Continuing on with the theme of movies asking the question, “what is real” is a film that is not science-fiction but screws around with your perceptions nonetheless. That movie is American Psycho (2000), directed by Mary Harron and starring Christian Bale.

First, the IMDB synopsis.

Patrick Bateman is handsome, well educated and intelligent. He is twenty-seven and living his own American dream. He works by day on Wall Street, earning a fortune to complement the one he was born with. At night he descends into madness, as he experiments with fear and violence.

Set in the late 80s/early 90s, American Psycho (based on the novel written by Bret Easton Ellis) focuses on the then thriving yuppie culture to deliver a pointed attack on greed and selfish behavior, bringing it to a psychotic conclusion in protagonist Patrick Bateman (Bale in a star turn).

For the first three-quarters of the film, the narrative whizzes by sharply as we follow Bateman through his schizophrenic existence – investment banker by day, serial killer by night. As the plot thickens, it seems that Bateman might be exposed for the monster he is but inexplicably, all evidence of his life of crime seems to have vanished.

Did it all happen in his head only? That ambiguity is never clarified even as the film ends with Bateman’s blank stare… rather brilliant, I might add.

Bale is the main attraction here and the rest of the cast (Jared Leto, Reese Witherspoon) is rather incidental. Particularly amazing are the moments he actually recites detailed reviews of his favorite music i.e. Huey Lewis & the News, Genesis and Whitney Houston. Hilarious and creepy, all at once! Lovely!!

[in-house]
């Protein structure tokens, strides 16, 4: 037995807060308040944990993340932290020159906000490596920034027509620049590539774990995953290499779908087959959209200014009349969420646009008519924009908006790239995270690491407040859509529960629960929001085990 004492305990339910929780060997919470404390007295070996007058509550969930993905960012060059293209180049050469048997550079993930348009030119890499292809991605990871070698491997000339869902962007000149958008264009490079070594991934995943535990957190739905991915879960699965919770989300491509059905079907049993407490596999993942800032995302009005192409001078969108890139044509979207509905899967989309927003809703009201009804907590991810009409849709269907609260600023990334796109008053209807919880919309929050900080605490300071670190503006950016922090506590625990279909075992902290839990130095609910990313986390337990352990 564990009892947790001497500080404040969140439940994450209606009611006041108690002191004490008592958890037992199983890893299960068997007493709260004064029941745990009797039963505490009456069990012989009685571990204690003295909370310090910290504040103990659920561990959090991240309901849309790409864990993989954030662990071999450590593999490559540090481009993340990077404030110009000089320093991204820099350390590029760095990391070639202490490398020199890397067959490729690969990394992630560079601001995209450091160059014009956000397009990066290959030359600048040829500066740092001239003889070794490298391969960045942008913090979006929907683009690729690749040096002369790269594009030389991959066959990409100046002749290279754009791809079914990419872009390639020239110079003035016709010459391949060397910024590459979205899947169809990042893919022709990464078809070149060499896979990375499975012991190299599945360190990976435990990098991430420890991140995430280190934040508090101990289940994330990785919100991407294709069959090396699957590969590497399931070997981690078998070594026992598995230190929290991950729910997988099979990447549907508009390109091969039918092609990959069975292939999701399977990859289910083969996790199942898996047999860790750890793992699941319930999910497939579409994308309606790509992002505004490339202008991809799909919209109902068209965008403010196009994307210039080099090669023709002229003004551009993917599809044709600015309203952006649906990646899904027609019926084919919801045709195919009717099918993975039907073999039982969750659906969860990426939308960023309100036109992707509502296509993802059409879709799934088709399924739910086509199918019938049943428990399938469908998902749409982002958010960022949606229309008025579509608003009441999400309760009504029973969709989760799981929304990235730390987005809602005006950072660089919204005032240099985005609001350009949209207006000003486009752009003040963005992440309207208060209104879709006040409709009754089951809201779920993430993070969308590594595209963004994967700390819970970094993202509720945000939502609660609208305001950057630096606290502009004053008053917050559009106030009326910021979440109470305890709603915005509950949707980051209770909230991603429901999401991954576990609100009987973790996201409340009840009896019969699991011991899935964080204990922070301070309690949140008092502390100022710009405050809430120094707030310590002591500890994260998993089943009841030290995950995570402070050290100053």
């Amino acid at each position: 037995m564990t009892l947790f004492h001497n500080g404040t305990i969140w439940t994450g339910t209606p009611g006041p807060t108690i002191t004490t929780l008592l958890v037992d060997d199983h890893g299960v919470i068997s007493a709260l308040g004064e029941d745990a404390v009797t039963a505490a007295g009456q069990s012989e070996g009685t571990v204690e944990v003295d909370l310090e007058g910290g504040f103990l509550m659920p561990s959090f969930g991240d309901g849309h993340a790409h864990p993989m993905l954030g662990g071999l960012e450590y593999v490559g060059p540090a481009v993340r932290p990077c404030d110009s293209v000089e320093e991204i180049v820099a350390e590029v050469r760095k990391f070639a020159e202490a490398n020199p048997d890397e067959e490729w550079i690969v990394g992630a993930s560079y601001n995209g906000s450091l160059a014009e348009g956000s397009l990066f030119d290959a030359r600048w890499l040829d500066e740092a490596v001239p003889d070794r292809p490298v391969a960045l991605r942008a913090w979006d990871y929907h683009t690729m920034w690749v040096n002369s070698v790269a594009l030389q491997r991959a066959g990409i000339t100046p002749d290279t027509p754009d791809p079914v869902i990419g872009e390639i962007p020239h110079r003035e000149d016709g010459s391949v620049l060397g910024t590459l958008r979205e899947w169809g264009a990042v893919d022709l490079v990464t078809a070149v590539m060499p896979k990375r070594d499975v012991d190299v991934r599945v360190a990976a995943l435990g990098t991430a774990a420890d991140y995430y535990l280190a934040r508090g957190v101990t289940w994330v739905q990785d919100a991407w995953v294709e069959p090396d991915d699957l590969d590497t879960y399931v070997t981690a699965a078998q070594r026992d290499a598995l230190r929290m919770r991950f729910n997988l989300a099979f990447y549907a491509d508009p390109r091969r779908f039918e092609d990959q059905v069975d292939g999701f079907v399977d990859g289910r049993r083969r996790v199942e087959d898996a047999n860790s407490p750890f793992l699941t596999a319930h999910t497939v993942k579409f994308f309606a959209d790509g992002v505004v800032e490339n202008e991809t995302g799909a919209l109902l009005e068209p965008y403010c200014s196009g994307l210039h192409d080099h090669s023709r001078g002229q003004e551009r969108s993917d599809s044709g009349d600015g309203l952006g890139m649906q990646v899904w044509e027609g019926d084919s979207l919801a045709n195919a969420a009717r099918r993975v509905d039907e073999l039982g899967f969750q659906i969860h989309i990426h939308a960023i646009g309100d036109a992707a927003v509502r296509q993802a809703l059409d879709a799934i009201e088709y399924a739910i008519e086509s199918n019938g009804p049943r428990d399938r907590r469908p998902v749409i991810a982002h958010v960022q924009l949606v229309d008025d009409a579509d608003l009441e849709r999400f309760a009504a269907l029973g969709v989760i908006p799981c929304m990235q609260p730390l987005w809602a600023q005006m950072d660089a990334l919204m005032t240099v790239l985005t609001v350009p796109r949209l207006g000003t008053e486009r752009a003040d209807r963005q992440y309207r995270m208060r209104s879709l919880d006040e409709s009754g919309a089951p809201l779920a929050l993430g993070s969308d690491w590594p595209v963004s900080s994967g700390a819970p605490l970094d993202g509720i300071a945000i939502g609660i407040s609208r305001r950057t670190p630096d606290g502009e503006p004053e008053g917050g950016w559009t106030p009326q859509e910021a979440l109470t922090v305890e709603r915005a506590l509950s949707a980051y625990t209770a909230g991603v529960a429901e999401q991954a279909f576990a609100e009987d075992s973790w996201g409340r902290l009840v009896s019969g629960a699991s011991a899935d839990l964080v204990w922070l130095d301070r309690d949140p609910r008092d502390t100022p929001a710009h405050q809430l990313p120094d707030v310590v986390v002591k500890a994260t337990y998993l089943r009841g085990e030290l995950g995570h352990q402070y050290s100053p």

Not for queasy stomachs but if you love black comedy and can appreciate a little gore for what it is, then go for it…

Buy at Amazon


A tween horror flick made by people who really should know better.

Written by Diablo Cody (Juno, United States of Tara) and executive produced by Jason Reitman (Juno, Up in the Air), Jennifer’s Body is really too clever by half, trying to be a shocking, funny satire (whilst being a vehicle for Megan Fox) and failing miserably. Sure, a proper analysis will discern that Cody’s script is multi-layered as it comments on high school relationships and such but the narrative pace is too pedestrian and predictable to carry through these concepts.

The main problem with the film is that whilst there are genuine witty moments in the dialogue, it’s just not scary enough and the low gore level will disappoint hardcore fans. Plotwise, this plays like a B-movie from the 70s (especially the rock band bit) with modern irony thrown in for good measure. The performances are mostly even, although Fox is (as always)¬†only a pretty face and she cannot seem to transcend that.

So watch it for Megan Fox, if you must. Watch it if you like witty, ironic dialogue but please don’t watch it if you’re doing it for the horror.



If you’re sick to death of all the vampire-themed movies and TV series that seem all the rage now, then you might want to consider the slight twist that Daybreakers offers to this jaded genre. Basically, in Daybreakers, due to an infection most of mankind have beend turned into vamps and the human minority served as blood supplies. Naturally, this is a diminishing resource and the vamps are in a race against time to find a blood substitute. The consequence of not doing so – vamps devolve into primal bat-like creatures due to blood impoverishment.

Don’t get me wrong, at its core, Daybreakers is a good B-movie but a B-movie nonetheless. There are intriguing performances from Ethan Hawke, Sam Neill and Willem Dafoe although the plotline does lose steam towards the end. Inevitably, deux ex machinas rear ugly heads and the ending will leave you less than satisfied. That all said, the movie is a visual feast and gore-fans will enjoy the over-the-top fight scenes.